Are we still watching?
I don’t really watch much television. Part of this is probably because I don’t own a television. But with Netflix, iPlayer, etc., I can access most content online anyhow. I think part of this might be because I live in London where the streets are loud, the people are loud, the tube stations are loud…and by the time I get back in, I’ve been so overwhelmed with the city’s noises that I just want some peace and quiet.
But I wonder if our engagement with television in general is changing at the moment? In recent times, we’ve seen Black Mirror giving viewers control over the fate of its protagonist, Fleabag breaking the fourth wall and making references to it, soap operas making live episode specials. Even the way we consume television has changed: the ability to binge-watch a whole series on the day of its release, for example.
ARE YOU STILL WATCHING (notice the caps and lack of question mark), devised by The Arden School of Theatre, deconstructs the characters and imagery from a range of television programmes, playing with the bridges between character, persona, celebrity and idol. On the stage in front of us, the actors play dress-up, revealing characters from Blackadder, Ru Paul’s Drag Race and Game of Thrones, amongst others. They very visibly and on stage change into costume. They vocalise famous lines. They sing the theme tune to Family Guy. And then a wig comes off. The foil shimmer curtain is birthed from the Gogglebox-style sofa. The “sad bit” happens and the actors stimulate tears by rubbing onions against their eyes. The television medium collapses in front of us. The truth rises to the surface and we witness the falsities behind the television magic.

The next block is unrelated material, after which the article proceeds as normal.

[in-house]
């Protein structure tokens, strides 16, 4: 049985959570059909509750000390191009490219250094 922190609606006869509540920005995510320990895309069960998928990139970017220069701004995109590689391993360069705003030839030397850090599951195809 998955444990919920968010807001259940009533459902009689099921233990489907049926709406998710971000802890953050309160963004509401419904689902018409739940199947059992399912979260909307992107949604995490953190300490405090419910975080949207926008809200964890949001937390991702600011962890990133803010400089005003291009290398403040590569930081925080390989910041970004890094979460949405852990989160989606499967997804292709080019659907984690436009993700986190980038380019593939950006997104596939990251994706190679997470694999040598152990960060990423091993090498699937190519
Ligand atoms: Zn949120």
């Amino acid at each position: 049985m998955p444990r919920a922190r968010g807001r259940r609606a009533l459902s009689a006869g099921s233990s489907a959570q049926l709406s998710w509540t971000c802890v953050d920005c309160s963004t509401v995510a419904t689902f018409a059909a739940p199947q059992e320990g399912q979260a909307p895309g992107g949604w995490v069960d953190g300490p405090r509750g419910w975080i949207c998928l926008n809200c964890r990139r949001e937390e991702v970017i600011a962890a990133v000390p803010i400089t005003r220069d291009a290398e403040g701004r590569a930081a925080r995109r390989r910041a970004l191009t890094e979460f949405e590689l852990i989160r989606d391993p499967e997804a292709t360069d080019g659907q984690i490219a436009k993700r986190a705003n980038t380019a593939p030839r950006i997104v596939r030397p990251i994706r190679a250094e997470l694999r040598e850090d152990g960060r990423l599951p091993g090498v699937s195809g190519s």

But not all the characters are in on the act. A horse head is attached to the tea trolley from Father Ted and one of the character’s becomes distressed when the inanimate horse fails to respond. She falls to the floor and wails, in what I found to be perhaps the most striking moment of the show. The audience has suspended its disbelief. It is not until we are told the horse is dead that the horse is actually dead. And then we laugh.
In tonight’s performance, actors frequently failed to stand in the spotlight and voices were lost under music that was too loud. Within a show that plays with technology so heavily in its concept – a microphone replaced by a hairbrush fails to make much noise over two men ranting about cars – it feels like a trick was missed in the way they play with light and sound. I wonder if these moments of error were intentional? They felt like genuine mistakes, which is a shame as the technologies of live performance could have been experiment with a little more.
ARE YOU STILL WATCHING’s title doesn’t ask us, it tells us. We don’t have a choice. There’s no standby on live performance. It ends when it –
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